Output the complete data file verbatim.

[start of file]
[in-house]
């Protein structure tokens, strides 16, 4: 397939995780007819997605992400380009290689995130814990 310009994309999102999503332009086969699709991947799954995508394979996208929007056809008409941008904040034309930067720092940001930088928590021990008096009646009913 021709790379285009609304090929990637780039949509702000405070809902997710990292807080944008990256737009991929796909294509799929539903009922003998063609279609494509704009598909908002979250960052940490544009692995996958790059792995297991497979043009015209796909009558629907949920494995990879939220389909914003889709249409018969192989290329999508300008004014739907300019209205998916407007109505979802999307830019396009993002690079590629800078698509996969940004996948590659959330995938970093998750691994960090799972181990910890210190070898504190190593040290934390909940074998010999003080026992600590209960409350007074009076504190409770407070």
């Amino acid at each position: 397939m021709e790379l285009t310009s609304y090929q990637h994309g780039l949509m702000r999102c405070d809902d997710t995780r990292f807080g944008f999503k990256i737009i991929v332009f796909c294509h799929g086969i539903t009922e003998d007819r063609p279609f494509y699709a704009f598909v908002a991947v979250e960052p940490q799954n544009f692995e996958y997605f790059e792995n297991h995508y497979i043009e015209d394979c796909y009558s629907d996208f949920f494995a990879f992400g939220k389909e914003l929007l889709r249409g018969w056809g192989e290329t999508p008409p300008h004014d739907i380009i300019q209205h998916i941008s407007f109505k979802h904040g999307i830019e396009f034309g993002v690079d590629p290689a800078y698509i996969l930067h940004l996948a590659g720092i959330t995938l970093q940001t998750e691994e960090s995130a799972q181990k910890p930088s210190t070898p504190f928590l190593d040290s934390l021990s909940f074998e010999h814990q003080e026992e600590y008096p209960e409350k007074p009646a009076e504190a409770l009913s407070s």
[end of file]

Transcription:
[in-house]
């Protein structure tokens, strides 16, 4: 397939995780007819997605992400380009290689995130814990 310009994309999102999503332009086969699709991947799954995508394979996208929007056809008409941008904040034309930067720092940001930088928590021990008096009646009913 021709790379285009609304090929990637780039949509702000405070809902997710990292807080944008990256737009991929796909294509799929539903009922003998063609279609494509704009598909908002979250960052940490544009692995996958790059792995297991497979043009015209796909009558629907949920494995990879939220389909914003889709249409018969192989290329999508300008004014739907300019209205998916407007109505979802999307830019396009993002690079590629800078698509996969940004996948590659959330995938970093998750691994960090799972181990910890210190070898504190190593040290934390909940074998010999003080026992600590209960409350007074009076504190409770407070």
């Amino acid at each position: 397939m021709e790379l285009t310009s609304y090929q990637h994309g780039l949509m702000r999102c405070d809902d997710t995780r990292f807080g944008f999503k990256i737009i991929v332009f796909c294509h799929g086969i539903t009922e003998d007819r063609p279609f494509y699709a704009f598909v908002a991947v979250e960052p940490q799954n544009f692995e996958y997605f790059e792995n297991h995508y497979i043009e015209d394979c796909y009558s629907d996208f949920f494995a990879f992400g939220k389909e914003l929007l889709r249409g018969w056809g192989e290329t999508p008409p300008h004014d739907i380009i300019q209205h998916i941008s407007f109505k979802h904040g999307i830019e396009f034309g993002v690079d590629p290689a800078y698509i996969l930067h940004l996948a590659g720092i959330t995938l970093q940001t998750e691994e960090s995130a799972q181990k910890p930088s210190t070898p504190f928590l190593d040290s934390l021990s909940f074998e010999h814990q003080e026992e600590y008096p209960e409350k007074p009646a009076e504190a409770l009913s407070s």